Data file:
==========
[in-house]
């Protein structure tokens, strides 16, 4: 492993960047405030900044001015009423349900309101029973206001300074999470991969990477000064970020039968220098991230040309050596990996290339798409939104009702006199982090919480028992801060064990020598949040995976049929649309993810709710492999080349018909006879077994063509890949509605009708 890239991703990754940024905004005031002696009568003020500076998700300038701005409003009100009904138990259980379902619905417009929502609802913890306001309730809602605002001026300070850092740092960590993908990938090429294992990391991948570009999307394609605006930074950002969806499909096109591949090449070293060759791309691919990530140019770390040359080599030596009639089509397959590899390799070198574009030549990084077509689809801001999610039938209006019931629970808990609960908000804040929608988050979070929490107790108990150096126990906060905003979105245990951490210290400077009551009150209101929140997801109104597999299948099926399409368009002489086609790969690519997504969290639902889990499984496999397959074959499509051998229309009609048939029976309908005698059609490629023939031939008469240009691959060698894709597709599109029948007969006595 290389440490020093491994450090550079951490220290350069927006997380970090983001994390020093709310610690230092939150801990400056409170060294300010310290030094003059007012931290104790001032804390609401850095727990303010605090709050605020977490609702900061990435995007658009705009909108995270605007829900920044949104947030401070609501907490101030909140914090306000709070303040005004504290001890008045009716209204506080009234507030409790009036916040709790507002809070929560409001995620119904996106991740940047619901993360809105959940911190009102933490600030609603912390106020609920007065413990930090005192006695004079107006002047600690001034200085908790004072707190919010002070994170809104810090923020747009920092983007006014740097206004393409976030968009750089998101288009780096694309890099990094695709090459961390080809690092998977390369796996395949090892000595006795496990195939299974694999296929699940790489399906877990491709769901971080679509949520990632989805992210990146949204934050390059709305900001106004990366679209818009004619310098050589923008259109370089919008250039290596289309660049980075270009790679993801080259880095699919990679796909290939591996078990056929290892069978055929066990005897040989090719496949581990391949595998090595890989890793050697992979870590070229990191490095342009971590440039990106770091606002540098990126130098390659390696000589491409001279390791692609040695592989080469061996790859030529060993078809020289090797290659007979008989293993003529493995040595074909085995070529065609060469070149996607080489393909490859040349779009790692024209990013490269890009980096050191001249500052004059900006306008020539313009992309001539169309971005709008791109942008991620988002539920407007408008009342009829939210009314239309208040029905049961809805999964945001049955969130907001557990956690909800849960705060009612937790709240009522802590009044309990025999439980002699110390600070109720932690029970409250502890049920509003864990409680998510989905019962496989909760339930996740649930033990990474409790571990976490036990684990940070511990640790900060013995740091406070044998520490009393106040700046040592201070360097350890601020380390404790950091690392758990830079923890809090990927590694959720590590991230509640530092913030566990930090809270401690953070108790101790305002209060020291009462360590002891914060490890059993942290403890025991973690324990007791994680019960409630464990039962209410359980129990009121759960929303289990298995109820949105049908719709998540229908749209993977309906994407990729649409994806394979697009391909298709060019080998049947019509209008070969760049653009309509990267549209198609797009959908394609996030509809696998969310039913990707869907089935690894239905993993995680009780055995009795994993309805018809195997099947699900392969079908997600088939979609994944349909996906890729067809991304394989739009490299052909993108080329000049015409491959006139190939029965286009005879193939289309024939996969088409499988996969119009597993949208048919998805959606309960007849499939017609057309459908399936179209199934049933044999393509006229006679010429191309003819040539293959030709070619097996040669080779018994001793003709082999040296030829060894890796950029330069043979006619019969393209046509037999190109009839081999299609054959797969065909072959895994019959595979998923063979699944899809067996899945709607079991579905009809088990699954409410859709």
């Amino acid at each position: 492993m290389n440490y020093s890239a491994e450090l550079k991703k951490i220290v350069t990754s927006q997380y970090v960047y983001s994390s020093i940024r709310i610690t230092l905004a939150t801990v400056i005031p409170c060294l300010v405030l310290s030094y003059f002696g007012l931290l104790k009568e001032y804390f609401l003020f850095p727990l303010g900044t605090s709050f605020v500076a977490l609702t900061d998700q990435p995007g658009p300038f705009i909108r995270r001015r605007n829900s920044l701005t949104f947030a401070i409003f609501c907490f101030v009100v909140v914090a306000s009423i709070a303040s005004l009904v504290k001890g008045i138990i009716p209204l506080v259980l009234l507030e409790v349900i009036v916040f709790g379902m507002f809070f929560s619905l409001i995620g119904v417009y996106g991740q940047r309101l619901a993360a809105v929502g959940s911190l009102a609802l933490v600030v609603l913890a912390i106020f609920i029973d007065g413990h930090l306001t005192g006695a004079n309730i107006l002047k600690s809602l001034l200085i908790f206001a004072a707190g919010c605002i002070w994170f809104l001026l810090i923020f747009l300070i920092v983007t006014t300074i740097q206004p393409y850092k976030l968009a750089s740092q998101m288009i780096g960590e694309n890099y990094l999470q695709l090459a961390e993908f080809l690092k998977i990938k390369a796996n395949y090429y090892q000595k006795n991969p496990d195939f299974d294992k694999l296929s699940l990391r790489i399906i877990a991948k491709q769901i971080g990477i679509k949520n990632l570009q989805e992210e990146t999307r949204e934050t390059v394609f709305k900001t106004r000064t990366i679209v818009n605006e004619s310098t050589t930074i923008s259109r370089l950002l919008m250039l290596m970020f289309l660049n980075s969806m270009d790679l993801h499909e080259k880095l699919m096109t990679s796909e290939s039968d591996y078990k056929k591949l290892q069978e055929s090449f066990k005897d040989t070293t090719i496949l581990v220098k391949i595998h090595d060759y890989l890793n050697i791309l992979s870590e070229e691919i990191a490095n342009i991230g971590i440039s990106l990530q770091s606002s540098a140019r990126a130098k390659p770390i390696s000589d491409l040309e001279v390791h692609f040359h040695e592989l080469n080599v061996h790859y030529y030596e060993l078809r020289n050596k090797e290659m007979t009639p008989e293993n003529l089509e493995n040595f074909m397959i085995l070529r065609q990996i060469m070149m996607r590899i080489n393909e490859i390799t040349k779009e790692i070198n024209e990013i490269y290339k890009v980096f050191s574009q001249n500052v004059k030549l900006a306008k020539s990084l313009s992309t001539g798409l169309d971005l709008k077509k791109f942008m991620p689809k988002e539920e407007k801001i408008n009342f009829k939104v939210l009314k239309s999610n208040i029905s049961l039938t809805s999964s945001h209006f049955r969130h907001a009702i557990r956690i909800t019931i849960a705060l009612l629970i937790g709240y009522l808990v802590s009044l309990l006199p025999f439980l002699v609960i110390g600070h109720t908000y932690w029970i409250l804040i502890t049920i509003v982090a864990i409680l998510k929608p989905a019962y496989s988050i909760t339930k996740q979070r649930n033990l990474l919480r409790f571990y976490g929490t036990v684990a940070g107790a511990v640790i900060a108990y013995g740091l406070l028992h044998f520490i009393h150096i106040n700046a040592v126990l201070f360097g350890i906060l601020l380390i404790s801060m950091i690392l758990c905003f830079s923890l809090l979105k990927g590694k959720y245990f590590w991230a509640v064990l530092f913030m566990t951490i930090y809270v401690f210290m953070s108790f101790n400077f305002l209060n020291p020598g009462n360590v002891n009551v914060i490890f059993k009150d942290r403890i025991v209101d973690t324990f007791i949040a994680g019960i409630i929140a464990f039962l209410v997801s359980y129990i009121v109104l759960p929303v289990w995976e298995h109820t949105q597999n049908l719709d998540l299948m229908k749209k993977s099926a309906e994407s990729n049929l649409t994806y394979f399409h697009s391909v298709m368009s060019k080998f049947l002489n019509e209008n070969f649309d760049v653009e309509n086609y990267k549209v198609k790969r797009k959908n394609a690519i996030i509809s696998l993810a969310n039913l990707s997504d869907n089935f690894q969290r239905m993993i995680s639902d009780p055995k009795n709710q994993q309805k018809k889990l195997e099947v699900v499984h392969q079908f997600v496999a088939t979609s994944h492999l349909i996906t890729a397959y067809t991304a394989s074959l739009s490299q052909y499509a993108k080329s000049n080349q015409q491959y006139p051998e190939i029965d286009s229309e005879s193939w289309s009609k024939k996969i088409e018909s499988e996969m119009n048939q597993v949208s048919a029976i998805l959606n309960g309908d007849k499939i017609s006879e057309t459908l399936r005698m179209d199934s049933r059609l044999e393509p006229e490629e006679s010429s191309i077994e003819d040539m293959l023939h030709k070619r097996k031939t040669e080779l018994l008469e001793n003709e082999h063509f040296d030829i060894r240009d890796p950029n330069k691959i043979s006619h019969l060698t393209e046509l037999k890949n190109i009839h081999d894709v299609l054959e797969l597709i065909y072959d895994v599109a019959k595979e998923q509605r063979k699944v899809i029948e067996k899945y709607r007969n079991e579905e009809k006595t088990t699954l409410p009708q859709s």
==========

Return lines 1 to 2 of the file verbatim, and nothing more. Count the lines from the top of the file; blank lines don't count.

[in-house]
């Protein structure tokens, strides 16, 4: 492993960047405030900044001015009423349900309101029973206001300074999470991969990477000064970020039968220098991230040309050596990996290339798409939104009702006199982090919480028992801060064990020598949040995976049929649309993810709710492999080349018909006879077994063509890949509605009708 890239991703990754940024905004005031002696009568003020500076998700300038701005409003009100009904138990259980379902619905417009929502609802913890306001309730809602605002001026300070850092740092960590993908990938090429294992990391991948570009999307394609605006930074950002969806499909096109591949090449070293060759791309691919990530140019770390040359080599030596009639089509397959590899390799070198574009030549990084077509689809801001999610039938209006019931629970808990609960908000804040929608988050979070929490107790108990150096126990906060905003979105245990951490210290400077009551009150209101929140997801109104597999299948099926399409368009002489086609790969690519997504969290639902889990499984496999397959074959499509051998229309009609048939029976309908005698059609490629023939031939008469240009691959060698894709597709599109029948007969006595 290389440490020093491994450090550079951490220290350069927006997380970090983001994390020093709310610690230092939150801990400056409170060294300010310290030094003059007012931290104790001032804390609401850095727990303010605090709050605020977490609702900061990435995007658009705009909108995270605007829900920044949104947030401070609501907490101030909140914090306000709070303040005004504290001890008045009716209204506080009234507030409790009036916040709790507002809070929560409001995620119904996106991740940047619901993360809105959940911190009102933490600030609603912390106020609920007065413990930090005192006695004079107006002047600690001034200085908790004072707190919010002070994170809104810090923020747009920092983007006014740097206004393409976030968009750089998101288009780096694309890099990094695709090459961390080809690092998977390369796996395949090892000595006795496990195939299974694999296929699940790489399906877990491709769901971080679509949520990632989805992210990146949204934050390059709305900001106004990366679209818009004619310098050589923008259109370089919008250039290596289309660049980075270009790679993801080259880095699919990679796909290939591996078990056929290892069978055929066990005897040989090719496949581990391949595998090595890989890793050697992979870590070229990191490095342009971590440039990106770091606002540098990126130098390659390696000589491409001279390791692609040695592989080469061996790859030529060993078809020289090797290659007979008989293993003529493995040595074909085995070529065609060469070149996607080489393909490859040349779009790692024209990013490269890009980096050191001249500052004059900006306008020539313009992309001539169309971005709008791109942008991620988002539920407007408008009342009829939210009314239309208040029905049961809805999964945001049955969130907001557990956690909800849960705060009612937790709240009522802590009044309990025999439980002699110390600070109720932690029970409250502890049920509003864990409680998510989905019962496989909760339930996740649930033990990474409790571990976490036990684990940070511990640790900060013995740091406070044998520490009393106040700046040592201070360097350890601020380390404790950091690392758990830079923890809090990927590694959720590590991230509640530092913030566990930090809270401690953070108790101790305002209060020291009462360590002891914060490890059993942290403890025991973690324990007791994680019960409630464990039962209410359980129990009121759960929303289990298995109820949105049908719709998540229908749209993977309906994407990729649409994806394979697009391909298709060019080998049947019509209008070969760049653009309509990267549209198609797009959908394609996030509809696998969310039913990707869907089935690894239905993993995680009780055995009795994993309805018809195997099947699900392969079908997600088939979609994944349909996906890729067809991304394989739009490299052909993108080329000049015409491959006139190939029965286009005879193939289309024939996969088409499988996969119009597993949208048919998805959606309960007849499939017609057309459908399936179209199934049933044999393509006229006679010429191309003819040539293959030709070619097996040669080779018994001793003709082999040296030829060894890796950029330069043979006619019969393209046509037999190109009839081999299609054959797969065909072959895994019959595979998923063979699944899809067996899945709607079991579905009809088990699954409410859709």